Russia Plays its Balkan Card

February 19, 1994

Russia is back! The ideological Cold War may be over but the security imperatives of that vast country remain. By intervening in the Bosnian situation just before NATO's threatened air strikes against the besiegers of Sarajevo, President Boris N. Yeltsin seems to have pulled off a diplomatic coup of major proportions. In one bold stroke he has:

* Provided Bosnian Serbs with a face-saving way to withdraw their troops encircling the Bosnian capital before the NATO bombing deadline set for tomorrow at 7 p.m.

* Given the Western powers a probable reprieve from deeper military entanglement in the Balkans.

* Outflanked his ultra-nationalist rivals and reestablished a powerful Russian "Pan-Slav" presence in the former Yugoslavia for the first time since Marshal Tito kicked out the Stalinists.

* Underscored once again that the American and Russian superpowers, either working in concert or at loggerheads, are a necessary factor in imposing peace on squabbling Europeans.

Given the uncertainties and broken pledges that abound on the Balkan scene, the Bosnian Serbs still have the option of plunging the region into what Soviet mediator Vitaly Churkin describes as "all-out war." But chances have definitely improved for a Serbian pull-out that meets NATO and United Nations requirements. If so, the sighs of relief will be palpable in every capital from Moscow to Washington. For if air strikes should materialize, 12,000 U.N. troops, hundreds of international relief workers and all other foreign nationals in the area could become targets or hostages of the Serbs. And with 800 Russian troops heading for Sarajevo, the consequences could multiply.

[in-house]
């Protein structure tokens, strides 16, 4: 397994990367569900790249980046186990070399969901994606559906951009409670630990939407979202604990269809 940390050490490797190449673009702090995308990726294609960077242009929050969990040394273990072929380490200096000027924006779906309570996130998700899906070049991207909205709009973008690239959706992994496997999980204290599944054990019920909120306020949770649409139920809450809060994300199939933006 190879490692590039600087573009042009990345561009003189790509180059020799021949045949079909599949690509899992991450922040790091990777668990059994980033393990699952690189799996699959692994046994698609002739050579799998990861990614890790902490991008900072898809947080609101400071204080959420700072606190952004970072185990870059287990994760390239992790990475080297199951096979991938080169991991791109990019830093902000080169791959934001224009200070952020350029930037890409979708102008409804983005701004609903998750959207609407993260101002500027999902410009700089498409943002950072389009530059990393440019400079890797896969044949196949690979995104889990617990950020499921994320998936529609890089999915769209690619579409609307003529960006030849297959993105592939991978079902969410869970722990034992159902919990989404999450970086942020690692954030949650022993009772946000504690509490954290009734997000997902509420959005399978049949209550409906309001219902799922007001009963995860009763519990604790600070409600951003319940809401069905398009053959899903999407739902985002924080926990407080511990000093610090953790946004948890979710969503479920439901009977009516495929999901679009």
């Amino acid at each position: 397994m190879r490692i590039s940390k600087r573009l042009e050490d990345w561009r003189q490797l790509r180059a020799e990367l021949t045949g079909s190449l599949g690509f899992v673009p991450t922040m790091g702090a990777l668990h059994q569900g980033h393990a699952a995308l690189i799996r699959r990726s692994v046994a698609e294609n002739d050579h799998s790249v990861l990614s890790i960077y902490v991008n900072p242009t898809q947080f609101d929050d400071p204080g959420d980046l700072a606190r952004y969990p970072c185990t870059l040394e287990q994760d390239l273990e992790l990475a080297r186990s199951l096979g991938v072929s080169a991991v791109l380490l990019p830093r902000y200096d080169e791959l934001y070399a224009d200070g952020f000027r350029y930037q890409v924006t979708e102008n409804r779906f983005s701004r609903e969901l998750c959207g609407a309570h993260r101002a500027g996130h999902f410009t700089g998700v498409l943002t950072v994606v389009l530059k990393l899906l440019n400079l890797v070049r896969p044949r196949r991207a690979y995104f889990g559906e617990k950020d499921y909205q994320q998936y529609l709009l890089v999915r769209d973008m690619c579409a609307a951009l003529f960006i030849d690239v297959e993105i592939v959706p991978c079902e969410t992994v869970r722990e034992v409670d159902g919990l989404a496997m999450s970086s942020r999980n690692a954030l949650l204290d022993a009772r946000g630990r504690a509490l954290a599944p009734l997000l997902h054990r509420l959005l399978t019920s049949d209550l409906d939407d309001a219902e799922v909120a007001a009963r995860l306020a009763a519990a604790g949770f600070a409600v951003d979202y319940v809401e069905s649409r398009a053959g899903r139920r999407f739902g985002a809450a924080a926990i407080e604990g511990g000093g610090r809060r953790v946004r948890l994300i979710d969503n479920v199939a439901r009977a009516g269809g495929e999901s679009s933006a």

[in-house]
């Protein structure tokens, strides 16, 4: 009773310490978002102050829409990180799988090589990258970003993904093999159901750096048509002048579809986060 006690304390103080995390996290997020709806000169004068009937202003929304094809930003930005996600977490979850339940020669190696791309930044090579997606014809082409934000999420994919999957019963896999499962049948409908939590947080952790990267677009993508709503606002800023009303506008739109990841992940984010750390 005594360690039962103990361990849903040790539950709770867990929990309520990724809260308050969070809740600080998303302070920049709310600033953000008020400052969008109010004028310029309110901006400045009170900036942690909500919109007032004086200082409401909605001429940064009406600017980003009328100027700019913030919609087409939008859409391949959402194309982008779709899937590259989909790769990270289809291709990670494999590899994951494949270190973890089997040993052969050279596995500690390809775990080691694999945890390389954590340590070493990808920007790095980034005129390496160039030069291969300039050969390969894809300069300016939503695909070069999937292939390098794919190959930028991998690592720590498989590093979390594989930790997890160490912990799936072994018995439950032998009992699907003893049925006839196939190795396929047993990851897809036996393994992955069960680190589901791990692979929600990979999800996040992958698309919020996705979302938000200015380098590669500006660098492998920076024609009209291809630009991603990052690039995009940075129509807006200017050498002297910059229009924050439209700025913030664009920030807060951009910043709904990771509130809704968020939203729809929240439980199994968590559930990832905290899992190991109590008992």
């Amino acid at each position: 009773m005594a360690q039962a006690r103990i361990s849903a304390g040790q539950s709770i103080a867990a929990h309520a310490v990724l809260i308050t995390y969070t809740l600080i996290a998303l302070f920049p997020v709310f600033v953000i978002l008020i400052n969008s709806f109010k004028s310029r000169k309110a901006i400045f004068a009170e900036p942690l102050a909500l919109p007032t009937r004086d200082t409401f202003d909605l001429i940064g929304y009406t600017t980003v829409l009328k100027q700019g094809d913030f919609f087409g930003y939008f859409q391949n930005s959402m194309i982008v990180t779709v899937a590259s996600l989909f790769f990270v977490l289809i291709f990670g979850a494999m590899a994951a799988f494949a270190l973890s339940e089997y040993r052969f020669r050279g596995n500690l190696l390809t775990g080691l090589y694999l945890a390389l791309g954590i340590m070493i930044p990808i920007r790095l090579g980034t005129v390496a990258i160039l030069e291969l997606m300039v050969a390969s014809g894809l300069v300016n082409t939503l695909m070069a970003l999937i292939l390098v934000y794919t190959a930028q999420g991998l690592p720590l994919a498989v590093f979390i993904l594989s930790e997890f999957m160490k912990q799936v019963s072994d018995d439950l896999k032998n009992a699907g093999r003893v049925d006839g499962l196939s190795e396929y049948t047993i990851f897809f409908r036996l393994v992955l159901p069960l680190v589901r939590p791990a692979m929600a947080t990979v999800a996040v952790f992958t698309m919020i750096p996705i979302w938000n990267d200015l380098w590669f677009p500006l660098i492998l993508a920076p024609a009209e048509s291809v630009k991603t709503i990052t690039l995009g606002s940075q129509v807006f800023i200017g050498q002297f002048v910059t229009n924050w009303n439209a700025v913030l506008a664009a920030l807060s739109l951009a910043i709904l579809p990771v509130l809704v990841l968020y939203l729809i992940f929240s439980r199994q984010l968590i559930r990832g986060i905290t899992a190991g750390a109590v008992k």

What now? Provided the cease-fire holds, world attention should refocus on Mostar and Tuzla and other Muslim strongholds under siege without benefit of television cameras. Then it can be determined (a) if NATO threats will push the Serbs and Croats to real peace negotiations; (b) if the Muslims will seize on increased Western support to regain territory militarily rather than accept partition, and (c) if the belated U.S. and Russian entry into the negotiation process will bear fruit.

Because U.N. peace negotiators have fastened on a "Sarajevo first" policy, the removal of Serbian armor must be followed up with demilitarization of the environs of the city, the elimination of a confrontation line and, perhaps, direct U.N. governance of the capital -- a step Moscow proposed days ago. But the larger objective should be a partition agreement for the whole country that permits a viable Muslim state with access to the sea.

Strictly European efforts to bring this about have been unavailing. It will take arms-length collaborations between the United States and Russia to achieve a real peace and to keep turmoil from spreading in the Balkans. That should be the lesson Washington learns from Moscow's dramatic entry into the Bosnian crisis. Russia's intervention was welcome and helpful.

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